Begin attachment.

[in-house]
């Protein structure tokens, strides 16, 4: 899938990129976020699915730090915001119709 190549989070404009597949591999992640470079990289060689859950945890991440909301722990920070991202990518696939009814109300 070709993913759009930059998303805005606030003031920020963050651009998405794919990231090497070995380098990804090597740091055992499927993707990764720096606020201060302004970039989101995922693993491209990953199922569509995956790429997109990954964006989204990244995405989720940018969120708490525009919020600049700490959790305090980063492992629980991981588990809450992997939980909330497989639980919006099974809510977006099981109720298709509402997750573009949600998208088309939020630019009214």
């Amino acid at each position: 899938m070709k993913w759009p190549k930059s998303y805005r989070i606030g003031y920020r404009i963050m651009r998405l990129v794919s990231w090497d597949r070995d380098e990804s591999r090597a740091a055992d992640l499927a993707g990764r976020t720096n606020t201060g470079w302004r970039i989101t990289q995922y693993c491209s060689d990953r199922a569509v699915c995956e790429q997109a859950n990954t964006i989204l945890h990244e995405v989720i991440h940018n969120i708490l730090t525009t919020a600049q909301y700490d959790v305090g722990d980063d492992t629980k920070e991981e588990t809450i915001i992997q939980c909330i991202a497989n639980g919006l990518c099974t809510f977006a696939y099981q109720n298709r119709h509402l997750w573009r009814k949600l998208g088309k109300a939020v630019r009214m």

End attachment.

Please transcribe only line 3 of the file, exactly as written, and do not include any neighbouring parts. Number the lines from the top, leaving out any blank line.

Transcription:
């Amino acid at each position: 899938m070709k993913w759009p190549k930059s998303y805005r989070i606030g003031y920020r404009i963050m651009r998405l990129v794919s990231w090497d597949r070995d380098e990804s591999r090597a740091a055992d992640l499927a993707g990764r976020t720096n606020t201060g470079w302004r970039i989101t990289q995922y693993c491209s060689d990953r199922a569509v699915c995956e790429q997109a859950n990954t964006i989204l945890h990244e995405v989720i991440h940018n969120i708490l730090t525009t919020a600049q909301y700490d959790v305090g722990d980063d492992t629980k920070e991981e588990t809450i915001i992997q939980c909330i991202a497989n639980g919006l990518c099974t809510f977006a696939y099981q109720n298709r119709h509402l997750w573009r009814k949600l998208g088309k109300a939020v630019r009214m």